The birth of a child and the movement into home ownership are often seen as markers of progression along a life course. The second analytical chapter examines the timing of home ownership attainment and the birth of a child. These two processes are analysed simultaneously to determine the factors associated with home ownership before or after the birth of a child, and the duration from the beginning of a relationship to the occurrence of a birth or a transition to home ownership. The framework for this statistical analysis is a multi-process event-history model, which allows the timing of home ownership and parenthood to be examined together, assuming that the timing of the transitions into home ownership and birth processes are partially explained by underlying common unobserved factors. The results show that the likelihood of birth increases with prior home ownership attainment but as time passes following home ownership attainment, the likelihood of birth decreases. However, home ownership attainment is not found to be associated with prior birth.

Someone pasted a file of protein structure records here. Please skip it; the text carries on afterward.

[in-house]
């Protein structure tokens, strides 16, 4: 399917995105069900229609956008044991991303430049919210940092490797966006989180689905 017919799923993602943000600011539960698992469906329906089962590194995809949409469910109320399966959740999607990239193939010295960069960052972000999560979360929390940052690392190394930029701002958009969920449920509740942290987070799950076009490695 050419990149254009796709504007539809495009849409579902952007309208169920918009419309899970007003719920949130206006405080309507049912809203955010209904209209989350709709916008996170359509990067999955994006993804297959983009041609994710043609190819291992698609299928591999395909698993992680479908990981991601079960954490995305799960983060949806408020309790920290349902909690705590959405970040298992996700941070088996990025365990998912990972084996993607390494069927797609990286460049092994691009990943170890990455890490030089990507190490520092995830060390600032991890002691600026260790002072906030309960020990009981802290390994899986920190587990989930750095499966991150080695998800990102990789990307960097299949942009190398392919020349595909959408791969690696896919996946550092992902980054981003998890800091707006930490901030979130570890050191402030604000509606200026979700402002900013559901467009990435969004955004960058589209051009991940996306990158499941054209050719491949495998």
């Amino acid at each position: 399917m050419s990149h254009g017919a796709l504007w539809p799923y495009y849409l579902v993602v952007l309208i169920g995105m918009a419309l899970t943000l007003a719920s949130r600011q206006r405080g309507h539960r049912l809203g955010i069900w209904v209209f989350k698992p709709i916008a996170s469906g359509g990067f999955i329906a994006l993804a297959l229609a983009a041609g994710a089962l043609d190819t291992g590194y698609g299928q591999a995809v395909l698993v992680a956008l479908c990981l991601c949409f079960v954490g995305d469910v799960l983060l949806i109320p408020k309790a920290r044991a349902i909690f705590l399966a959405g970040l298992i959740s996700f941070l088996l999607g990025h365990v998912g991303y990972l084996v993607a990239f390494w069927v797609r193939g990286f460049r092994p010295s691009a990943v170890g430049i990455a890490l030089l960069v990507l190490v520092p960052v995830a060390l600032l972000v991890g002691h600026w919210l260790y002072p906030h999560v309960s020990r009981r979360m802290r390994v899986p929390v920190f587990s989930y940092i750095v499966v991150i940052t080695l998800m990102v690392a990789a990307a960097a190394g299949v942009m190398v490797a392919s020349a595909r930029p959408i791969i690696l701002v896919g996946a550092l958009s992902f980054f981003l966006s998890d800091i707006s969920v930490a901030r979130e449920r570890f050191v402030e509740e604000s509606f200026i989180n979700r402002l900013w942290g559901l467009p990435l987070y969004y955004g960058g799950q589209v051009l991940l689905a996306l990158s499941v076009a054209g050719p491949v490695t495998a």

The third analytical chapter investigates whether or not the order and the timing of these two processes has implications for a family’s housing affordability situation. The fixed effects panel regression approach is used to investigate whether birth of a child and/or home ownership attainment impacts on the ability to pay for housing. A transition into home ownership within the previous year is found to be associated with lower housing affordability and stress levels are up to ten times greater with home ownership attainment compared to when a child is born within the last year.

This research shows that housing tenure pathways have increased in diversity with certain events acting as triggers for housing tenure change in particular in relation to home ownership attainment. Furthermore, order and timing of a first birth and home ownership attainment matter for housing affordability.
Keyword Home ownership
Life course transition
Housing affordability
Housing affordability stress
Sequence analysis
Discrete-time event history analysis
Fixed effects model

Document type: Thesis
Collections: UQ Theses (RHD) - Official
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Created: Thu, 23 Jun 2016, 00:43:07 EST by Melanie Spallek on behalf of Learning and Research Services (UQ Library)